The latest twist in the poorly scripted movie that is the current U.S. political system: The future of a bill that could take health insurance from millions of Americans may be decided by how quickly one senator recovers from an unexpected health problem.
Late on Saturday night, Senate Majority Leader Mitch McConnell announced that he would delay the vote on the Better Care Reconciliation Act once again because Senator John McCain required “minimally invasive craniotomy with an eyebrow incision,” which involves opening the skull to remove a blood clot above his left eye. McCain is at home recovering in Arizona, and a statement released by his office suggested that he may only be out for a week.
On Sunday the New York Times kicked off a new wave of speculation about the bill’s fate when it noted that his condition “may be more serious than initial descriptions have implied, and it may delay his return to Washington by at least a week or two.” The paper did not speak to any of McCain’s doctors, but other medical experts said the recovery time for such procedures can be several weeks. They also discussed how McCain’s history of melanoma might complicate matters:
Dr. Philip E. Stieg, the chairman of neurological surgery at Weill Cornell Medicine and the neurosurgeon in chief at NewYork-Presbyterian, said it seemed a good sign that Mr. McCain was able to go home so quickly.
“I think the one possibility that’s of concern is that melanomas are known to go to the brain and they can bleed,” Dr. Stieg said. “They’ll have to wait for the pathology to come back. The good news is that five centimeters is a sizable blood clot, but in the frontal lobe, it should be well tolerated and hopefully he won’t have any neurologic deficits.”
Obviously even doctors who are actually treating McCain can’t say precisely how long his recovery will take, or what complications may arise. What we can say is that McCain’s situation makes the bill’s future even more doubtful.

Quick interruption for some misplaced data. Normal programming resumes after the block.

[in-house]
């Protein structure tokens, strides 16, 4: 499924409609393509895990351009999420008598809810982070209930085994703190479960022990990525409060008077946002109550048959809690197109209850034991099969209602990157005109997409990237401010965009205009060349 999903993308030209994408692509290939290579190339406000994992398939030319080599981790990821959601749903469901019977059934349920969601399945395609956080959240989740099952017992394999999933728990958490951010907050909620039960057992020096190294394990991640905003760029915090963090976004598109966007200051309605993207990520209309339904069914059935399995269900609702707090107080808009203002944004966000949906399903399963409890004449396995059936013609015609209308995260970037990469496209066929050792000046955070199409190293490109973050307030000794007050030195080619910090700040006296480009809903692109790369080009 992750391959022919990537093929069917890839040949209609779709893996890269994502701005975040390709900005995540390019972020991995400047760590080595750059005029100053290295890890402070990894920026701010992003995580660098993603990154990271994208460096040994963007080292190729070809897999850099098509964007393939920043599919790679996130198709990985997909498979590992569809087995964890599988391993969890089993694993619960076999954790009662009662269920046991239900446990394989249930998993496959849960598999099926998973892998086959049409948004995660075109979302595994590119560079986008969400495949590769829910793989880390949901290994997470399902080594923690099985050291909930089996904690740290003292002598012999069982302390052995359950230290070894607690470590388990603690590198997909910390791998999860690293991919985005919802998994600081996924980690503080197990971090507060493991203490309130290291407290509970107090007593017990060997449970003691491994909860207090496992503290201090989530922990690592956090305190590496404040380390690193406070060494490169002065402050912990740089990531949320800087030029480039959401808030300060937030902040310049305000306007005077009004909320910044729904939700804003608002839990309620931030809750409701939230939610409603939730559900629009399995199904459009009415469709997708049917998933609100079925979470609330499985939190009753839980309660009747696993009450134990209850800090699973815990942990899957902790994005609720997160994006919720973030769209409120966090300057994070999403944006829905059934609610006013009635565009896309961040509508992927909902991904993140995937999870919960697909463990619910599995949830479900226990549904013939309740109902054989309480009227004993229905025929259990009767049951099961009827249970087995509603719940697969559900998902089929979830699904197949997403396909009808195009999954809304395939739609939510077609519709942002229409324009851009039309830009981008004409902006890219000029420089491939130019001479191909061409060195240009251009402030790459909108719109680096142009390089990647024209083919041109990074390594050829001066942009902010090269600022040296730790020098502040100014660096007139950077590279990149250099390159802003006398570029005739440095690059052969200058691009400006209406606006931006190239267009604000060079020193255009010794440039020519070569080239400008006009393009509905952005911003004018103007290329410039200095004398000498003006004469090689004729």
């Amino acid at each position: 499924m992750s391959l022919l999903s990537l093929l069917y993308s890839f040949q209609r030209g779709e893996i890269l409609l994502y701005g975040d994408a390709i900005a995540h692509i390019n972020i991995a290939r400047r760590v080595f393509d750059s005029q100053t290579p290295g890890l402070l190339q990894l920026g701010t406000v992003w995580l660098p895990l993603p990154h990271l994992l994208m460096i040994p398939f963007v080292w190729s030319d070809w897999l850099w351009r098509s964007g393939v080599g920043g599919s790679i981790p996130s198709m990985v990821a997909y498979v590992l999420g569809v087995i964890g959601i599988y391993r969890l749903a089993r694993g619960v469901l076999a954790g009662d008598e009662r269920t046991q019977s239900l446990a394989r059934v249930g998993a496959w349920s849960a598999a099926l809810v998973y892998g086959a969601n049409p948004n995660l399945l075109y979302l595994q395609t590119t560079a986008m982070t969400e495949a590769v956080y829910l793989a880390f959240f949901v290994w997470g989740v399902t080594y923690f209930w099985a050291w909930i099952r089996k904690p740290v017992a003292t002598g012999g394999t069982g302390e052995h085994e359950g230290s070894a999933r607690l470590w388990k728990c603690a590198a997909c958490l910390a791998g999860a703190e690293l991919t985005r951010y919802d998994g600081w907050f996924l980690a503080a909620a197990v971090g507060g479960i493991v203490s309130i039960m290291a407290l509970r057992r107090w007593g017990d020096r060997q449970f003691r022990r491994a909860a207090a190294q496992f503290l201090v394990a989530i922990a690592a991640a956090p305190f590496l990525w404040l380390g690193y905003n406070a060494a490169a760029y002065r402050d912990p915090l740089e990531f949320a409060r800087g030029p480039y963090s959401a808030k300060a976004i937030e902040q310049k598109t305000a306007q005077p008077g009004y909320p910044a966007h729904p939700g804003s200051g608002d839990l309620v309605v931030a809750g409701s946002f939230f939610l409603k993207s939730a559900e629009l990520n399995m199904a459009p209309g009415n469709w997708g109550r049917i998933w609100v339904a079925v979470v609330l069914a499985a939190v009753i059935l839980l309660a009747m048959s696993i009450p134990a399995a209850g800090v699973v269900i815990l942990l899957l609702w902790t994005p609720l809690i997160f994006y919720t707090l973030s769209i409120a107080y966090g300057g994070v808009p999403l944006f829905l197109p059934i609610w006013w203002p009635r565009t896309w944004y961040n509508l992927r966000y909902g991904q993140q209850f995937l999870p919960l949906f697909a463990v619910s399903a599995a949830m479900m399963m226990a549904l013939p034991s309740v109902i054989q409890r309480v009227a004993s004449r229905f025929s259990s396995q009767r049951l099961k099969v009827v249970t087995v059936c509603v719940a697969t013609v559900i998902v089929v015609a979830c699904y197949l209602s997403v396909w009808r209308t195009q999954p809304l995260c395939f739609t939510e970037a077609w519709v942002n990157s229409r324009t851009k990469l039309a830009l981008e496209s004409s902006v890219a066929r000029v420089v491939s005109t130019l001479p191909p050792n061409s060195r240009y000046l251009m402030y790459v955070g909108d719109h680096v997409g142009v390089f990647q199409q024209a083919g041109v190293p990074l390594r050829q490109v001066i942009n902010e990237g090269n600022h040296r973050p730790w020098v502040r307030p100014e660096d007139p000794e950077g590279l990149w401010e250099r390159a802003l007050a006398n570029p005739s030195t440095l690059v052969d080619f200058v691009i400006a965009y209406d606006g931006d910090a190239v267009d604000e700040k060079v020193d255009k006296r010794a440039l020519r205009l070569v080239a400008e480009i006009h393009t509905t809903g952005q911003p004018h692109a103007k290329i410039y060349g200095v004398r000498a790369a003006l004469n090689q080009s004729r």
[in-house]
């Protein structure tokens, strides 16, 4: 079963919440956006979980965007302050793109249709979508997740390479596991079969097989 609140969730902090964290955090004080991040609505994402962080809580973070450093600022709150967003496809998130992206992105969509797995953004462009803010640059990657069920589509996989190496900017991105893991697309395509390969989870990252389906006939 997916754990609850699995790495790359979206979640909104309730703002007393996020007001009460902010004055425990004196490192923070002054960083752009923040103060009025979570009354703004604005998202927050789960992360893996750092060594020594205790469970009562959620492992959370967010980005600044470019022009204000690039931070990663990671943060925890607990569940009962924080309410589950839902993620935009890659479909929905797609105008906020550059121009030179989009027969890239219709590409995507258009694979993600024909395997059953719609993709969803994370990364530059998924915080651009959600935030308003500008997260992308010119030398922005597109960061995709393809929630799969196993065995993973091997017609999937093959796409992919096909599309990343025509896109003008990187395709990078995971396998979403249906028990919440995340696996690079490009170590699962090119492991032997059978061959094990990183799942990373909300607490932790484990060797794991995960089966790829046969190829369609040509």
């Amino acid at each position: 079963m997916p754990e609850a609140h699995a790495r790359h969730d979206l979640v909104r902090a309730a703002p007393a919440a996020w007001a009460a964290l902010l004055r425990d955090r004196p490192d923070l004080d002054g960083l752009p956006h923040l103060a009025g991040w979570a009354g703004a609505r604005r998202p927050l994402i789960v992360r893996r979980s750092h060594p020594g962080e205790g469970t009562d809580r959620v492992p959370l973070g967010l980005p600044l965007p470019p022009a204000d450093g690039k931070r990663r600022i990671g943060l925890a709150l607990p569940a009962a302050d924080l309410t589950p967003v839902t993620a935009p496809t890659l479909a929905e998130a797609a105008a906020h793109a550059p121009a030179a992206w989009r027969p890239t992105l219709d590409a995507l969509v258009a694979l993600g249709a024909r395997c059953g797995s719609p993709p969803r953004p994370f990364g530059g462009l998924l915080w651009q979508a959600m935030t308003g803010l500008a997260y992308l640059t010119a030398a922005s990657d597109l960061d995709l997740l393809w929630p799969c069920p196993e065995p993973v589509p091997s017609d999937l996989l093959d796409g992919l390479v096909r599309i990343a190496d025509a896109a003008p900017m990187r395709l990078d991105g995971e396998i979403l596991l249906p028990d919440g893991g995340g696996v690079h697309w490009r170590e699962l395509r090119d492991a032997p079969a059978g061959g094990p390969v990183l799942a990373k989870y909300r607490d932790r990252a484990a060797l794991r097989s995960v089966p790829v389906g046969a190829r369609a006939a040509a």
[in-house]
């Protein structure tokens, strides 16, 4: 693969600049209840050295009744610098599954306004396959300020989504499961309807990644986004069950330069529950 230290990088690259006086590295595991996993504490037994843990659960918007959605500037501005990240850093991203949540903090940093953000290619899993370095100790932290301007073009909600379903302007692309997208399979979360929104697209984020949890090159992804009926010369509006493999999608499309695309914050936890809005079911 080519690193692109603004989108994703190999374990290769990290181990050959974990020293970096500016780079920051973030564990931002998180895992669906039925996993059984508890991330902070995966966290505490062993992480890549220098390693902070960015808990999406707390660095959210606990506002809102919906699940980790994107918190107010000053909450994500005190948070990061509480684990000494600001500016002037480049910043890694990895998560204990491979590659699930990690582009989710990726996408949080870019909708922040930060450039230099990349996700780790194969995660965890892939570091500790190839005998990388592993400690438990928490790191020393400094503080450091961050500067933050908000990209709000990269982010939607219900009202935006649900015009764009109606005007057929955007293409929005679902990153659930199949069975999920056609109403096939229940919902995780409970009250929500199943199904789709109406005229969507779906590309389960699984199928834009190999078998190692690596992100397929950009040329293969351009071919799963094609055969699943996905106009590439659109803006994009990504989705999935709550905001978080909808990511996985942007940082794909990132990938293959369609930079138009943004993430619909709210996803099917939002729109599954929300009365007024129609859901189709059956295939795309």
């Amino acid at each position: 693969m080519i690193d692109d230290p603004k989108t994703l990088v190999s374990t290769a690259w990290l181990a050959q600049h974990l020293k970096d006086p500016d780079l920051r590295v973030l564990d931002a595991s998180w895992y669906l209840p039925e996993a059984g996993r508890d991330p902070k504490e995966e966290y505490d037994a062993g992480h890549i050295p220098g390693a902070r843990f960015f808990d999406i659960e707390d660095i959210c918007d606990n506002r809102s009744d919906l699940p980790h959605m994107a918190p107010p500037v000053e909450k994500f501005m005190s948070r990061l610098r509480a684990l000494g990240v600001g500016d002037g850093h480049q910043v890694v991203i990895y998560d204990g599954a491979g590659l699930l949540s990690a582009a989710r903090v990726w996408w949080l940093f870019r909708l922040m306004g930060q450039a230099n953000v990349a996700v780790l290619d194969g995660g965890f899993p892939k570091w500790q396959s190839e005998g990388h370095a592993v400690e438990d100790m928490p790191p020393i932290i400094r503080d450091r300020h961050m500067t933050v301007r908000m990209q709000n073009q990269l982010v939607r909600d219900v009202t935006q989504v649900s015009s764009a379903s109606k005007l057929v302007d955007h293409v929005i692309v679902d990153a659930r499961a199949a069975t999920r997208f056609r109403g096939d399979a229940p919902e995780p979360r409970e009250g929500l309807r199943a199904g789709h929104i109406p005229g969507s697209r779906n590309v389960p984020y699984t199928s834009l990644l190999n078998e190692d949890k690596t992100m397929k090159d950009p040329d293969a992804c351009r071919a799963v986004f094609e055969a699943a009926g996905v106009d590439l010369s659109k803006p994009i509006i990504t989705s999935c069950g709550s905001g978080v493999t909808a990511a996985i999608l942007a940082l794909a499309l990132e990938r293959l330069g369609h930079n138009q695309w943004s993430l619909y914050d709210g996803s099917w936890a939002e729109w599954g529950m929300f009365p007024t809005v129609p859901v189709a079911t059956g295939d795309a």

The Senate’s version of the Republican effort to end the scourge of Obamacare — or rather give to the rich and take from the sick and poor — was originally supposed to get a vote before the July 4 recess, but it was pulled because McConnell didn’t have the votes. The latest version was unveiled last Thursday, and GOP leaders said they planned to hold at least a procedural vote to advance the bill this week.
With 52 Republican senators, the GOP can only afford to lose two votes, and senators Susan Collins and Rand Paul have already said they’re hard “no”s. Sunday on ABC, Collins trashed the bill again, and estimated that another eight to ten GOP senators have “serious concerns,” though they aren’t as outspoken as she is. “At the end of the day, I don’t know whether it will pass,” she said.
Several Republican senators had already admitted that if people spend some time getting to know BCRA, they’re going to like it even less. Last month, Senator John Cornyn said passing the bill is “not going to get any easier” with time, and Senator Lindsey Graham has said the bill “is not like fine wine; it doesn’t get better with age.”
While few think they’d actually oppose BCRA, both McCain and Arizona’s junior Republican senator, Jeff Flake, are officially undecided, and have expressed disappointment in the current bill. “Arizona has been nationally recognized for running one of the most efficient and cost-effective Medicaid programs in the country,” McCain said last week. “This legislation should reward states like Arizona that are responsibly managing their health-care services and controlling costs — not penalize them.”
Axios reports that the White House considers every day without a third Senate defection a victory. “If at [the] end of the weekend nobody else has jumped out of the box, that’s a win,” said a senior administration official.
But there are new hurdles on the horizon. The scandal over Donald Trump Jr.’s Russia emails took some of the focus off health care, but groups opposed to the bill now have more time to demonstrate (Indivisible is planning national protests to #KillTheBill on Tuesday). The delay also gives the nonpartisan Congressional Budget Office more time to assess the bill’s impact. A previous assessment said 22 million people would lose their insurance by 2026, and a new score is expected on Tuesday or later this week.
The White House has been working to discredit the CBO in recent days, and according to Axios, McConnell has been telling senators that they just need to advance the bill, and then they can change it yet again:
McConnell is privately telling senators, per our sources, that they if they vote against the motion to proceed they’re effectively arguing that there’s nothing wrong with the health care system and the Affordable Care Act markets are just fine. He’s telling them they’ll have virtually unlimited opportunities to amend the bill.
But Republicans can’t keep tweaking what is technically the fiscal year 2017 reconciliation bill forever. Issues like the 2018 budget-reconciliation bill, a debt limit increase, and a defense policy bill are looming, so if McConnell can’t get McCain back in a timely fashion and keep every other Republican senator in line, he may lose his chance to further damage the U.S. health-care system.